Google Introduces Passkeys, An Alternate to Password
We usually use strong passwords for our accounts on Google and others. But many times we get stuck on forgetting the password and are helpless while logging into our own account.
Are you one of those who find it difficult to remember passwords?
Passkeys were made available to all account holders by Google on Wednesday, May 3, 2023.
Using a fingerprint, face scan, or screen lock PIN, users can unlock their devices and sign in to apps and websites using Passkeys.
More about the Passkeys-
Passkeys are the “easiest and most secure way” to sign in to apps and websites, according to Google, which called it a “major step towards a password less future” in a blog post.
On all major platforms, support for passkeys will gradually be added to Google Accounts, it was added. Along with passwords and two-step verification, people will also be able to sign in using these passkeys.
“For a while now, we and other professionals in the field have been working on a quicker and more secure password replacement. Even though passwords are here to stay, they can be difficult to remember and put your security at risk if they fall into the wrong hands, according to Google.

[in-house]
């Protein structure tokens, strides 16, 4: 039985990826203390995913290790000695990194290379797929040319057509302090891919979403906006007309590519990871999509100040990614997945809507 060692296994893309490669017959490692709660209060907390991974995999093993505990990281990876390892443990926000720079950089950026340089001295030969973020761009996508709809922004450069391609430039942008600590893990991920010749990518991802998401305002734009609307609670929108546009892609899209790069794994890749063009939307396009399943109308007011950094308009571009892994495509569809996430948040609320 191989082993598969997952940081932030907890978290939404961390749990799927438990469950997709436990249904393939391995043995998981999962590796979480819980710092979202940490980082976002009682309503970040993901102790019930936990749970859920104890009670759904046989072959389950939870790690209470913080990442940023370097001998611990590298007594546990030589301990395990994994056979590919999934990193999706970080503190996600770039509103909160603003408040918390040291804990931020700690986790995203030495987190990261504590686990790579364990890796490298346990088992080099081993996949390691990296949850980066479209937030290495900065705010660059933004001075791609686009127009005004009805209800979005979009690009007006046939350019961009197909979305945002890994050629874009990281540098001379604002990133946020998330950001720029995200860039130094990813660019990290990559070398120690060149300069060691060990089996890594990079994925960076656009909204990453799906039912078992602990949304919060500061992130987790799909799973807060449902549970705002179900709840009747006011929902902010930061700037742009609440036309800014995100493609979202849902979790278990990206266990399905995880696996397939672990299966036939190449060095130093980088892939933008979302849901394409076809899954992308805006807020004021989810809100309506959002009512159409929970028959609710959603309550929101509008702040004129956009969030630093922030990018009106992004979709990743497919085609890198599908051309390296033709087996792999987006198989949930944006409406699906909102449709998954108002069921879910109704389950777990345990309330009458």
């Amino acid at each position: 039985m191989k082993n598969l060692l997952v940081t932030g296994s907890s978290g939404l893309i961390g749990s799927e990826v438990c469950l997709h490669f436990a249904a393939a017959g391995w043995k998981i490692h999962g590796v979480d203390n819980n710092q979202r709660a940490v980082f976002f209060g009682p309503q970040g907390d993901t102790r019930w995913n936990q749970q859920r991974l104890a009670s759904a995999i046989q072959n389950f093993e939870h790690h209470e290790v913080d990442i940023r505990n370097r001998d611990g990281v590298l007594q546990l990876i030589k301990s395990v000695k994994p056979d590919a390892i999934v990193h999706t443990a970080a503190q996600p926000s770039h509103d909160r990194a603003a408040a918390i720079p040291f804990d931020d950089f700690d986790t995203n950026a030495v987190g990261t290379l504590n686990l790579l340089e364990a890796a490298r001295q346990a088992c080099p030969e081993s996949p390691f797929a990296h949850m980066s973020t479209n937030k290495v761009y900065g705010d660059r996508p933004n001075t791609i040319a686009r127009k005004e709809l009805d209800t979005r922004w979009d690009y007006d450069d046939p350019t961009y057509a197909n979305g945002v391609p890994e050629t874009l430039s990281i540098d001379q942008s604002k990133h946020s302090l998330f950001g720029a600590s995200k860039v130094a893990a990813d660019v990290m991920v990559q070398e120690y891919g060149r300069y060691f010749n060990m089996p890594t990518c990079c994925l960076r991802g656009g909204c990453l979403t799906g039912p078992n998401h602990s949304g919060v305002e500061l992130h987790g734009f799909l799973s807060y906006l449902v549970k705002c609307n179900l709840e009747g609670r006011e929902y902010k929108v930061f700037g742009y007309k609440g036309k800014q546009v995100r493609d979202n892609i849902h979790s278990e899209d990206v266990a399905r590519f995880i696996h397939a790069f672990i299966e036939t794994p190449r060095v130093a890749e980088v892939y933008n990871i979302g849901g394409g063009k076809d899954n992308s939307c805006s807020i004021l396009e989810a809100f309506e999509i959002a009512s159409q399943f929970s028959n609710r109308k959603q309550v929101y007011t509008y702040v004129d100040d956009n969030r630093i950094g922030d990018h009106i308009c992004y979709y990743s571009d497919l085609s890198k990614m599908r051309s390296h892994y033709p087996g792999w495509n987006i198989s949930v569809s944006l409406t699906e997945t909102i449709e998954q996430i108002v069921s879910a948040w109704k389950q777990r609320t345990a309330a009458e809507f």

According to the blog post, passkeys are more secure than passwords and immune to online threats like phishing.
Passkeys have already been integrated into services like DocuSign, Kayak, PayPal, Shopify, and Yahoo Japan to make it easier for users to sign in.
Users with Google Accounts can test out passkeys. Here is the direct way for it- TAP HERE
Administrators of Google Workspace accounts will soon have the option to give their end users passkeys when logging in.
Passkeys will ease the burden on users to remember numerous passwords for various accounts while ensuring authentication security, according to Professor Zhou Jianying, co-center director for iTrust at the Singapore University of Technology and Design (SUTD).
“However, this is predicated on the notion that passkeys are kept securely. Your passkey will be compromised if your device is easily hackable, he continued.
It will be very challenging for attackers to steal a passkey remotely because it is stored on the user’s mobile device, according to Associate Professor Chang Ee-Chien of the National University of Singapore’s School of Computing.
An attacker must physically possess the mobile phone and be able to unlock it to steal the passkey. This is considerably more challenging than (stealing) a password,” he continued.
According to Prof. Zhou, passwords are sufficient for access control and authentication in non-critical applications, and two-factor authentication can increase security.
Only the first line of defense is provided by passwords or passkeys. A second line of defense is necessary for critical applications, he added.
“We cannot rely solely on a single security solution to address all security problems,” he declared.